Soybeans can help fight obesity, says study


Spanish scientists demonstrated the anti-obesity properties and hepatoprotective of isoflavones, substances of plant origin found primarily in soybeans and act similarly to certain hormones that the human body secretes, as estrogens. The study, conducted by members of Ciberobn (Biomedical Research Centre Network-Pathophysiology of Obesity and Nutrition) Foundation Imabis of Malaga, was tested in rodents and published in the December issue of the journal “British Journal of Pharmacology.”

In addition to the protective properties of soy isoflavones against weight gain, the survey also revealed his role in the activation of brown fat thermogenic and the associated reduction in hepatic steatosis (fatty liver), said the research center.

The application of isoflavones in humans could provide a new avenue of therapy for obesity using, instead of drugs, the active ingredient in soy.

The discovery reinforced the theory about the multiple health benefits of these natural substances which are also assigned for its antioxidant, anticancer properties, protective systems and crown bone.

Results in animals

The first test identifies the actions of soy isoflavones on obesity induced by diet in an animal model.

“It has been proven to decrease in weight gain, the activation of thermogenic brown adipose tissue, and reduced hepatic steatosis associated with”, said the doctor Fernando Rodriguez de Fonseca, head of the group leading the work.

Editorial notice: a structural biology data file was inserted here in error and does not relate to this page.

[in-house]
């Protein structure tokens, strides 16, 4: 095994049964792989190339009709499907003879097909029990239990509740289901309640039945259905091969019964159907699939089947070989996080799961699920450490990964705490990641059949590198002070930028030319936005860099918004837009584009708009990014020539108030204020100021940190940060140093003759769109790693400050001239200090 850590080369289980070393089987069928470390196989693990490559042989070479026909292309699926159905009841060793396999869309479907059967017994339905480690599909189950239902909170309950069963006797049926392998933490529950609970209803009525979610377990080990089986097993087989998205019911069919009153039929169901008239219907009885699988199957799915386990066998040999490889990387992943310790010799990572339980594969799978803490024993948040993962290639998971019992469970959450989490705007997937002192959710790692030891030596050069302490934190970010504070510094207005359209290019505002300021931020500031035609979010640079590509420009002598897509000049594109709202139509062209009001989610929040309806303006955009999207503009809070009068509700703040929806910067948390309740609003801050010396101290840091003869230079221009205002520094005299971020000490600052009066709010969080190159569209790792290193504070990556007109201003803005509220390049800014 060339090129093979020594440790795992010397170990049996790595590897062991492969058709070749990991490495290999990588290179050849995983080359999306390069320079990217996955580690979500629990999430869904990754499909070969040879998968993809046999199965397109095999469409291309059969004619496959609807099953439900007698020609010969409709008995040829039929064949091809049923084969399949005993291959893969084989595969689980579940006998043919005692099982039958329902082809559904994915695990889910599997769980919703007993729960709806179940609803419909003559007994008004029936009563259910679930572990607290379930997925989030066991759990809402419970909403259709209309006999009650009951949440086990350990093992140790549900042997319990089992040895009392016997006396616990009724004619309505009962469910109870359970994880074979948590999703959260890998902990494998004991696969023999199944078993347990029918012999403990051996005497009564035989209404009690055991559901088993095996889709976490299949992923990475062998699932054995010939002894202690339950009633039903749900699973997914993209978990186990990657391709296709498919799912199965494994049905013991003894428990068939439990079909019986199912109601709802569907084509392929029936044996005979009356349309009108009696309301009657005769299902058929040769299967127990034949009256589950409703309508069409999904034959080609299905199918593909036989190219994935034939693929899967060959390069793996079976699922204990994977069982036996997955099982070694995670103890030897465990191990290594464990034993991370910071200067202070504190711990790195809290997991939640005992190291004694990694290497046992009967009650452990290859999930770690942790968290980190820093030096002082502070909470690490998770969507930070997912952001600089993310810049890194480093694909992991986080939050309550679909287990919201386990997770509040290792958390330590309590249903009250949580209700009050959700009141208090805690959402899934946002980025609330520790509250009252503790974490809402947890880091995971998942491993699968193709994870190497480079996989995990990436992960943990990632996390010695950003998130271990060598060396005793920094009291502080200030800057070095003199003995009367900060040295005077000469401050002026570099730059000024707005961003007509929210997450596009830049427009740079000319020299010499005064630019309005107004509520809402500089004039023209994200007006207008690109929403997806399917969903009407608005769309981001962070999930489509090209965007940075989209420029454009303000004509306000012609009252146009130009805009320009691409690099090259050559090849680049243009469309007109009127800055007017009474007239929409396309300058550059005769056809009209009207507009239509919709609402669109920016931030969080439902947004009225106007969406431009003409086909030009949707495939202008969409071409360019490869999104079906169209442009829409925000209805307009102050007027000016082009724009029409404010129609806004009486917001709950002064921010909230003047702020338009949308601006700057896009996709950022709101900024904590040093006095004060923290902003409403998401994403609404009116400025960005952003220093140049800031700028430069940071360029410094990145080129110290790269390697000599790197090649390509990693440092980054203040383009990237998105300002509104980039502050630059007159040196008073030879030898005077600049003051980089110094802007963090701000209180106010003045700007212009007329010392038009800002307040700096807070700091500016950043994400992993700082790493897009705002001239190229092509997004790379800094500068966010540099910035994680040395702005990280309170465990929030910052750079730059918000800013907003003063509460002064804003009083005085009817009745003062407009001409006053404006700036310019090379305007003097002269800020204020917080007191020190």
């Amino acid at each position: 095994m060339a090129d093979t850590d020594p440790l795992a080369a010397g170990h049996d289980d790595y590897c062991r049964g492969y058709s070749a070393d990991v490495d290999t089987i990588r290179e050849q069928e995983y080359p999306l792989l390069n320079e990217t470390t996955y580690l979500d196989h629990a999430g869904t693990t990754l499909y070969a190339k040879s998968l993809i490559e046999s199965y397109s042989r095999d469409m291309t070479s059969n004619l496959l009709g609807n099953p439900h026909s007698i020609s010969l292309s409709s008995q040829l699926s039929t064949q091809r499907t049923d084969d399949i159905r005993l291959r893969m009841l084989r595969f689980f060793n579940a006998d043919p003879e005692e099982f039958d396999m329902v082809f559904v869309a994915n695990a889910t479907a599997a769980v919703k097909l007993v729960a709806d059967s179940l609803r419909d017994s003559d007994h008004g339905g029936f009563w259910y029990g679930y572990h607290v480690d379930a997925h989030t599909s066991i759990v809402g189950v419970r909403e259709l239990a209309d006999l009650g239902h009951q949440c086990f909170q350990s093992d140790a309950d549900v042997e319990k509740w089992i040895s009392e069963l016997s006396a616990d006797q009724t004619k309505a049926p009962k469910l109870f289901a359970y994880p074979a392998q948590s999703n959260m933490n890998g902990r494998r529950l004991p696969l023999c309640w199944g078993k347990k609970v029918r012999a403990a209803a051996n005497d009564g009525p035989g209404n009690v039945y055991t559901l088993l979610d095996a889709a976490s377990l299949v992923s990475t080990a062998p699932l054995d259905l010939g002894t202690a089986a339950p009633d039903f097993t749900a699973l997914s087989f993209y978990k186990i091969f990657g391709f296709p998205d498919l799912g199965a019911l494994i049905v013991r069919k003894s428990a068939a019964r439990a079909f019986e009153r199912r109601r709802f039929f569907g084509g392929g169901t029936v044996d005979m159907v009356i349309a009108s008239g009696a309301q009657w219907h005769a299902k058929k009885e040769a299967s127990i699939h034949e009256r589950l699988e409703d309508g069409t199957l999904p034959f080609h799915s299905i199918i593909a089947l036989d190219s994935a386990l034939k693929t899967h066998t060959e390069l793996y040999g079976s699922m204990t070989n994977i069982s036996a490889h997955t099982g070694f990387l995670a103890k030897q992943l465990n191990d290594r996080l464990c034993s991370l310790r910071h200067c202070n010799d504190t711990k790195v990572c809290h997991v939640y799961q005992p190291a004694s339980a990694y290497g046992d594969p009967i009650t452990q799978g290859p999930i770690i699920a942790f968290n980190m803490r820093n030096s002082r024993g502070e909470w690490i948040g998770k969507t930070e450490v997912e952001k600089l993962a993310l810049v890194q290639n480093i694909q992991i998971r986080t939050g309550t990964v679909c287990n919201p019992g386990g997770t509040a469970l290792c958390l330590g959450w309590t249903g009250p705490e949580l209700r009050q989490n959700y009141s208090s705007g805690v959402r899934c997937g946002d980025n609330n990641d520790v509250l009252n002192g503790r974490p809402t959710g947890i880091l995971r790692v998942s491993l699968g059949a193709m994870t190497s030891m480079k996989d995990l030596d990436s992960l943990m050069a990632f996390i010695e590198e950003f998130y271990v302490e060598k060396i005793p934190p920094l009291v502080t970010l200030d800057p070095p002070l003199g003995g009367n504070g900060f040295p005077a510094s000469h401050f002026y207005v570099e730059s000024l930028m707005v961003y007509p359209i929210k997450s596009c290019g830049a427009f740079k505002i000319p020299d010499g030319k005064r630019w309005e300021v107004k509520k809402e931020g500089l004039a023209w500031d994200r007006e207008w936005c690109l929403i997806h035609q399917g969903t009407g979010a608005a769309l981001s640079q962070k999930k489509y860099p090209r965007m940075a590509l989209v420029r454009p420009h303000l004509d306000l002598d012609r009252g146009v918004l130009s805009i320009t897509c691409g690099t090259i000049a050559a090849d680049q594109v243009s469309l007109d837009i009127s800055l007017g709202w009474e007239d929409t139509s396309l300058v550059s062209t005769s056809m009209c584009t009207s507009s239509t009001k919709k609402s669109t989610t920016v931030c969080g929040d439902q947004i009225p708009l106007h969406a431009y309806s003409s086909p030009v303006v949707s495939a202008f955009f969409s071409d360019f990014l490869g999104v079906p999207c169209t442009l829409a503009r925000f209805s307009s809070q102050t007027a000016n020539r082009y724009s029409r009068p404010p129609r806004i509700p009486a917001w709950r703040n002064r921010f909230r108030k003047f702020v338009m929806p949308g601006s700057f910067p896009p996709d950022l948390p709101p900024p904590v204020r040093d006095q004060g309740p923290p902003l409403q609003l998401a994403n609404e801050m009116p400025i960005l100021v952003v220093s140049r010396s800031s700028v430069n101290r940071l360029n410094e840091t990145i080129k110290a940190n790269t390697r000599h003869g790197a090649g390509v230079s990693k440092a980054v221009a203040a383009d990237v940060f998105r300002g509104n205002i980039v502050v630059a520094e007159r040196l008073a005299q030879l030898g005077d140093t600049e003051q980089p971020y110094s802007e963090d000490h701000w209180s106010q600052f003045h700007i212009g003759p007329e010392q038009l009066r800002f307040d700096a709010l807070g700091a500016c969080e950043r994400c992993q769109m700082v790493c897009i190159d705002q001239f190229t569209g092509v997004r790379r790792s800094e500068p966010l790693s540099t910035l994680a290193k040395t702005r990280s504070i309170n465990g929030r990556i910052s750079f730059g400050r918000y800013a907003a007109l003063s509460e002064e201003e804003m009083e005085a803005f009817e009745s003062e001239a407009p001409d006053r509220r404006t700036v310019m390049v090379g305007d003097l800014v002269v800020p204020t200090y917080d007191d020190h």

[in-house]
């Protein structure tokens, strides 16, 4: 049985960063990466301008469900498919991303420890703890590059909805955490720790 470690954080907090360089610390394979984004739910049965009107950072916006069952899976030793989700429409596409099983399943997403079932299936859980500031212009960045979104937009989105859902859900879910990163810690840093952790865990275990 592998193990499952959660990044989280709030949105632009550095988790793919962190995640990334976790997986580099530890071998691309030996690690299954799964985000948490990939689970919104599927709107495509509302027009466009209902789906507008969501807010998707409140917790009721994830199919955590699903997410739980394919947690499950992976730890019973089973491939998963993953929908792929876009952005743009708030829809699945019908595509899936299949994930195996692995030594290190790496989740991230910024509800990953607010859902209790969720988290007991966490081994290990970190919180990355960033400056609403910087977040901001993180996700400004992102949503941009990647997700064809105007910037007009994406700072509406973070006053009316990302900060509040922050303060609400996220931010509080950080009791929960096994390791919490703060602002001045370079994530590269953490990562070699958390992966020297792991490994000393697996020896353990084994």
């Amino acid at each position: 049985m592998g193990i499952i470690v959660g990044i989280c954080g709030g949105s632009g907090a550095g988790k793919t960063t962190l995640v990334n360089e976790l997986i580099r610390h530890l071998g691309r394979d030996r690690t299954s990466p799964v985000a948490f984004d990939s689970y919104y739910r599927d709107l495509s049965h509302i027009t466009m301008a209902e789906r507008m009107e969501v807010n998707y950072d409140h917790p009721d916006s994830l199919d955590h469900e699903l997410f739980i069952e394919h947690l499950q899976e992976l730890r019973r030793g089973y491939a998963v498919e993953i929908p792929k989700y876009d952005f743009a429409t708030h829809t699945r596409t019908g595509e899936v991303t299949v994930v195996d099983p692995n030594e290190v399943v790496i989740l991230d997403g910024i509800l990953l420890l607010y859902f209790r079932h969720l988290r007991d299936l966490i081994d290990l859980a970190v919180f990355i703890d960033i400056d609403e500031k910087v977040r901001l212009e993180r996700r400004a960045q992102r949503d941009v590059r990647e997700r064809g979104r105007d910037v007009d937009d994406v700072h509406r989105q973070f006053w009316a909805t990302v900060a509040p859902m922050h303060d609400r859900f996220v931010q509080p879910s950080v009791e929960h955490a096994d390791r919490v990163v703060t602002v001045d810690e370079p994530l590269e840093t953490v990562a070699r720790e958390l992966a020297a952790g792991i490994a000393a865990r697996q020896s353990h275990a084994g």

The nutritional intervention was performed in 36 rats that received two different types of diet, one rich in carbohydrates and one rich in fats, which induced obesity, diabetes and fatty liver.

Subsequently, rats were treated with daidzein (one of the main types of isoflavones) for 14 days.

The main results showed that the higher the dose of daidzein in the diet, the lower weight gain and reduced the presence of hepatic fat.

This finding was associated with high levels of leptin (known as the hormone of thinness, which has among its functions to inhibit appetite) and low content of adiponectin (whose circulating levels are inversely proportional to body mass index and fat percentage body and also increase sensitivity to insulin).

The practice also found that an enzyme with a role in increased thermogenesis in brown adipose tissue after treatment with daidzein.

However, the authors stated that this study in animal models is not completely applicable to humans, since the effective doses, route of administration and different metabolism of rodents can do the results vary widely.

Random Posts

Post a Comment